asparagi

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English[edit]

Noun[edit]

asparagi

  1. plural of asparagus
    • 1822, Malte-Brun, M., Universal Geography, or a Description of All the Parts of the World, volume III, page 409:
      The palmsr have, in the interior structure of their trunks, no analogy with other trees. In habit and in structure they resemble the ferns, in their blossom the grasses, and the asparagi in their mode of fructification.
    • 1834, “Commentary on the First Book”, in Adams, Francis, transl., The Medical Works of Paulus Ægineta, the Greek Physician, volume I, LXXV.—on asparagi, or young shoots., page 98:
      Asparagus. The first sprigs of Herbs before unfolded unto leaves, and the youngest and tenderest branches that are eatable, are called Asparagus.” Miller’s Gardener’s Dictionary.—See also Suidas in Voce, Galenus de Alim. Facult. Humelbergius, ap. Apul. de Med. Hist. c. 84. Our author’s account of the Asparagi is abridged from Galen. He remarks, that the young shoots of the cabbage, called Cymæ, are particularly tender. Apicius directs to prepare them with cumin, salt, old wine, and oil; to which pepper, borage, and the like may be addded. / On the Asparagi, see Athenæus, Deipn. lib. ii. / The Plant now commonly known by the name of Asparagus or Sparrow-grass, is said by Simeon Seth to be so nutritious, that it deserves to hold an intermediate place between pot-herbs and flesh.
    • 1940, New Directions in Prose and Poetry, volume 5, page 513:
      I believe I can affirm without exaggeration that surrealism has permitted painting to outdistance with seven-league boots the three apples of Renoir, the four asparagi of Manet, the little chocolate women of Derain and the tobacco packets of the cubists, to see opening before it a field of vision limited only by the capacity for irritability of the mental faculties.
    • 1997 May 5, Meg Worley, “limp *Greens*!”, in rec.food.cooking, Usenet, message-ID <5klp1e$62p@Steam.Stanford.EDU>:
      The menu we settled on was this: / smoked salmon Greek pizzas / potato soup with tomato and basil / spinach-ricotta roulade with Criminey! sauce / baby asparagi with pine nuts & lemon / crepes with raspberries and chocolate / [] Eric took charge of dressing the asparagi, since I was hip-deep in roulade action, and I'm not sure exactly what he did with them.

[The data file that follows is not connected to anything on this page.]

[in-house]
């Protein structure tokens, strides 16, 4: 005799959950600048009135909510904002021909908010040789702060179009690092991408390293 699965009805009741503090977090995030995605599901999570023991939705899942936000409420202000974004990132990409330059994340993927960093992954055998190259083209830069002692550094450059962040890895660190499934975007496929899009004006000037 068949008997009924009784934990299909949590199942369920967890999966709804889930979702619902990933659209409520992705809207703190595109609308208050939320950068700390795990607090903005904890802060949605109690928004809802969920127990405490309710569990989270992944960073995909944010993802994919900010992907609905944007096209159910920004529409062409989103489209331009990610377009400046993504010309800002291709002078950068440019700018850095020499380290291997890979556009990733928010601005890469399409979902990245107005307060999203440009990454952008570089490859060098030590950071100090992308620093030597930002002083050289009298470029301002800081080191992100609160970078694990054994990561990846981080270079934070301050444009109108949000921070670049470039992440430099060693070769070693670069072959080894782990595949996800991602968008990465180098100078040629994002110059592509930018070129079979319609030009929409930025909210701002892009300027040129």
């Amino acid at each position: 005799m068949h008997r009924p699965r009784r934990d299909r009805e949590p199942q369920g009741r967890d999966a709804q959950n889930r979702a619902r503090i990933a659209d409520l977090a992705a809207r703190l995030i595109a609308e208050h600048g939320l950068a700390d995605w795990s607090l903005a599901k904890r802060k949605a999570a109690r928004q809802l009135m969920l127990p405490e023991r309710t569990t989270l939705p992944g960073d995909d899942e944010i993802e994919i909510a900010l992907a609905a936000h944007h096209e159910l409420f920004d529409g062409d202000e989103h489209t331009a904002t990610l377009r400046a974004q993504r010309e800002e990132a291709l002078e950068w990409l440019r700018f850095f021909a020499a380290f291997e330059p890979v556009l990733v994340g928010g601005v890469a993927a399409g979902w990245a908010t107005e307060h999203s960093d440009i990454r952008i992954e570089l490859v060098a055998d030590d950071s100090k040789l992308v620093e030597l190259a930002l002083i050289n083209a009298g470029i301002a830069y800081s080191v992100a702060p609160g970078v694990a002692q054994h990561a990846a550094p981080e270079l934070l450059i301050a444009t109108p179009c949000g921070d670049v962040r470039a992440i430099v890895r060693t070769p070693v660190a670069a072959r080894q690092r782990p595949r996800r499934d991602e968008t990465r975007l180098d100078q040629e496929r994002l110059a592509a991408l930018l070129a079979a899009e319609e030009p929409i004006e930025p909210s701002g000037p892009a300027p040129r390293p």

• 1998 August 31, David Herkt, “Re: Just Another Saturday Morning.”, in nz.soc.queer, Usenet, message-ID <35E9B7BD.4B75@ihug.co.nz>:
      Then we paid an exhorbitant[sic] amount of money for some of the first asparagi of the season so we could treat ourselves when we went home. [] We had the asparagi for lunch with a buttery sauce with just a bit of lemon squeezed into it.
    • 2001 April 18, Caroline Szymeczek-Seay, “Re: reemay was Re: Freeze in the Triangle 4/18 & 19”, in triangle.gardens, Usenet, message-ID <3ADDF6C9.76457AD3@med.unc.edu>:
      Here's a new update. My husband sneaked out after me last evening and covered the asparagus (which we just planted last weekend, so it didn't have any shoots yet) after i thought we had decided not to cover them. But he only had a short tarp, so he only covered half of them. He just emailed me to tell me that he didn't uncover them until noon, and when he did, the asparagus under the tarp all had little asparagi shoots, but the uncovered did not have any shoots. Guess we created a little greenhouse! Hope the asparagi babies make it through tonight!
    • 2001 August 20, Clockwork Orange, “Re: WOT RAM food poll...”, in rec.arts.mystery, Usenet, message-ID <Xns9103B982FF9C8Clockwork@65.24.2.12>:
      > Uh-oh, hope my wife doesn't find out someone else goes for this. / > I've been telling her for years it's an Abomination Before God. / > HFIH. White rice with roast beef gravy ladled over it. Roast beef / > included, of course. Or with some kind of 12-alarm hot Thai dish, / > maybe beef and asparagus. / []  / / I agree with all this stuff except the asparagi. You can keep that with all yer other GAWDless heathen Dillards-esque weirdo FSU behavior patterns.
    • 2002 May 13, eRwin, “Re: Asparagus...”, in alt.cooking-chat, Usenet, message-ID <1021294583.883120@seven.kulnet.kuleuven.ac.be>:
      For the most savvy result, you should tie the asparagi together so as to be able to place them upright in a pan.
    • 2002 June 8, Natarajan Krishnaswami, “Re: What goes with soup?”, in rec.food.veg.cooking, Usenet, message-ID <ads1lc$mb1$1@eeyore.INS.cwru.edu>: